7. 'Spineless Heavy Metal'Tunnelvision played their debut London date as support to New Order on May 6th 1981, at the Kentish Town Forum. The Forum gig was reviewed by the NME in predictably disparaging terms:
The first two groups -Safehouse, and Tunnelvision- on New Order's second ever London show, came across as pale and derivative echoes of another time and another group. And I wasn't the only person in Kentish Town's gothic Irish ballroom to think so: I lost count of the number of times I overheard the observation that "all these groups sound just like Joy Division".
Tunnelvision, Factory's latest sons, were marginally better. Another quartet, they too rely on harsh, guitar-laden assault, though their chords are choppier, their bass rhythms chunkier. But there are still far too many uncomfortable echoes of their obvious mentors, Joy Division. The majority of their songs open with the all-too familiar sombre bassline, later underpinned by that jagged, regulated snaredrum. These mechanics and dynamics, once so devastatingly used by JD, have been successfully incorporated by other groups -take a listen to Positive Noise's 'Ghosts' single for proof of that. But wholesale imitation simply winds up sounding like spineless heavy metal, devoid of punch or passion.
Melody Maker were no more positive:
What's depressing... is the way post-Joy Division groups like support bands Tunnelvision and Safehouse have adopted the serious young man pose and doom-laden atmospheres in an attempt to sound as 'heavy' as JD were in their day. Both bands were stodgy, depressing and ultimately pretentious. The usually immaculate billing chosen by Final Solution had somewhere gone awry.
The unkindest cut came a month later, when NME reviewed the much-delayed FAC 39 single:
At the New Order gig at Kentish Town's Forum the aptly named Tunnelvision tortured the entire audience with their stunningly inept imitations of the bill-toppers, playing for so long that scores of people had to miss their last buses and tubes.
Immediately following the Forum gig (but before any reviews appeared!), guitarist Andy Leeming elected to return to Blackpool, apparently phased by the prospect of having to sleep in a hotel bed rather than his own. As a result the second London date, at the Tabernacle, was performed as a three piece.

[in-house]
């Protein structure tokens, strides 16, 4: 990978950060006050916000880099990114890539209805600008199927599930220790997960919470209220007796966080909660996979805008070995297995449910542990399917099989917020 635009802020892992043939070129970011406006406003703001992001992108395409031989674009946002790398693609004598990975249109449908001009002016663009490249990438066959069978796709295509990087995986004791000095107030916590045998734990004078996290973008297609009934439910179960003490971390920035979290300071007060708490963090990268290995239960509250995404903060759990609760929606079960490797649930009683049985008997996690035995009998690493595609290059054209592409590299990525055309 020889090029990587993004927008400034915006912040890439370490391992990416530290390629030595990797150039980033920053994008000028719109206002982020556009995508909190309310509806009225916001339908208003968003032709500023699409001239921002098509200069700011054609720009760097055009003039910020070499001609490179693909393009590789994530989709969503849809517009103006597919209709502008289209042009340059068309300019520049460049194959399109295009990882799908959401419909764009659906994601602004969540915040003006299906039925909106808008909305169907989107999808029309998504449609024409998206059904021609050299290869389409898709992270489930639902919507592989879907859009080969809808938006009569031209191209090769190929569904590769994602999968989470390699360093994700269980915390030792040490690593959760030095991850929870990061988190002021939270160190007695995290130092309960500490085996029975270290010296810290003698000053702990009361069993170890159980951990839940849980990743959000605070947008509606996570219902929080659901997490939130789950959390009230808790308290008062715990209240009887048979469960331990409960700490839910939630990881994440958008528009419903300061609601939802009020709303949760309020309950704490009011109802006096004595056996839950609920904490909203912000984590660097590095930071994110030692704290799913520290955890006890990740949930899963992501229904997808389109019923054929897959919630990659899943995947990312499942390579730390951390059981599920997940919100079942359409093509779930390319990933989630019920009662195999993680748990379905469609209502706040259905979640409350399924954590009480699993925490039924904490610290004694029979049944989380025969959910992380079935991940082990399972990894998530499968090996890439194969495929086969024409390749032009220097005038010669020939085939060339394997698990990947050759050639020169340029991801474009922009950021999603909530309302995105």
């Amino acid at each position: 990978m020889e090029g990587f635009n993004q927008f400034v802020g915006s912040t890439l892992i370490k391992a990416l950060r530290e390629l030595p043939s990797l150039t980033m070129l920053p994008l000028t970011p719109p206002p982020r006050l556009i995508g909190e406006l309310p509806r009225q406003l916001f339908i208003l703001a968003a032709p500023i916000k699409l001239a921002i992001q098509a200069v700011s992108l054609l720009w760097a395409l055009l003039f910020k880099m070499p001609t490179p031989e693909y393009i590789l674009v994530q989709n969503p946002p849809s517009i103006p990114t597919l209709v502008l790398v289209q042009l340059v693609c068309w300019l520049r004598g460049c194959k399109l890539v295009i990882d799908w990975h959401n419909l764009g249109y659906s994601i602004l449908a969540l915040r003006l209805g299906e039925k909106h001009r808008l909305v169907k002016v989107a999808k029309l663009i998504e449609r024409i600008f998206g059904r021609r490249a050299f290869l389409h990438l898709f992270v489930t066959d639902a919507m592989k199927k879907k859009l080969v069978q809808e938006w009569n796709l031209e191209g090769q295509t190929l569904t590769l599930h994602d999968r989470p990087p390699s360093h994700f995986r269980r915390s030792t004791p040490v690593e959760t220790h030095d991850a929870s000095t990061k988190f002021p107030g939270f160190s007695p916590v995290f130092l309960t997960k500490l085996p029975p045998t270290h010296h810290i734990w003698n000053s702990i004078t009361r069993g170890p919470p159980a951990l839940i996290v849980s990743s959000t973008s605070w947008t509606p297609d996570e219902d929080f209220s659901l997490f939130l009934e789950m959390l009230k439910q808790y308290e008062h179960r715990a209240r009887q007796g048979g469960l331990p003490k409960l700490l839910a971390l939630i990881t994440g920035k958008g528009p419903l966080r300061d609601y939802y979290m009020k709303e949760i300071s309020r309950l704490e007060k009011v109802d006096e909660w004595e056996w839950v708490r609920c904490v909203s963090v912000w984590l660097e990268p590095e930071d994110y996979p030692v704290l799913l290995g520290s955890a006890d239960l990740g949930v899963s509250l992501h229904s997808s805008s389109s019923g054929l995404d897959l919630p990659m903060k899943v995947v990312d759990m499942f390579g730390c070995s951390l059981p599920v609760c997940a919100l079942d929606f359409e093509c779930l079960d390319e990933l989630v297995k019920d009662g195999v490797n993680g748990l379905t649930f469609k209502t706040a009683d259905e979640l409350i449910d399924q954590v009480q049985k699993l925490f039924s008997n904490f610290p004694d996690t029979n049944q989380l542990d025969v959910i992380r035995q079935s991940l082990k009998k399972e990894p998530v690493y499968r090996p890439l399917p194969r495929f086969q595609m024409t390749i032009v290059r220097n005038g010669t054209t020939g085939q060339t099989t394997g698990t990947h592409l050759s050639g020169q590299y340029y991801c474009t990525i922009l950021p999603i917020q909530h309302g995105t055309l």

Curiously, a press ad for London Covent Garden venue the Rock Garden indicates that Tunnelvision were due to play as support for Troops for Tomorrow on May 30th. The band did not play there, however, and indeed had previously been rejected by the same venue on the grounds that the Cargo demo sounded too much like a Factory band.
8. Fac 39In fact the Rock Garden management may be forgiven for dismissing Tunnelvision as mere Factory pretenders, for the release of the Hydroplanes single (FAC 39) was delayed until June 1981. Housed in an attractive green and silver sleeve designed by Martyn Atkins, the first 10,000 copies were pressed (on 7" only) in clear vinyl, a decision taken at the Factory HQ on the basis of an obscure pun along the lines of 'tunnelvision/see right through it'. The reviews published in the UK rock weeklies were predictable, and uniformly poor:
The Wrap is simple thought condensed on (b)op art -cheeky demystification spread on jammy aesthetics. The vinyl is milky clear? Watching the Hydroplanes and Morbid Fear are a waste of signs, their pursuit unclear. Rubbish, in fact. What is Factory up to? (NME)
Tunnelvision continue their blind assault on all music lovers with a couple of pitiful dirges sung in a voice that's even worse than mine, provoking me to ask yet again: for how much longer must we tolerate these hordes of upstart JD/NO copyists? (Record Mirror)
Only Melody Maker offered feint praise, reviewing the single in tandem with Je Veux Ton Amour, Section 25's French-language take on Dirty Disco:
On dark, windy nights the ghost of Joy Division stalks the corridors of this column. To be fair, the Tunnelvision effort has a certain naive charm. (Patronising? I wouldn't know how to be). But if Section 25 think that going Frog will disguise how horrendously boring they are they've got another think coming.
Despite such bad press the single managed a strong showing in the independent chart, and after the first run sold out was repressed on black vinyl, going on to sell a further 6,000 copies. By their own account, however, Factory barely broke even, evidently having squandered vast sums on the studio and the sleeve... Indeed the band were unable even to claw back publishing monies, since membership of the MCPS then required that a minimum of three songs should be commercially available.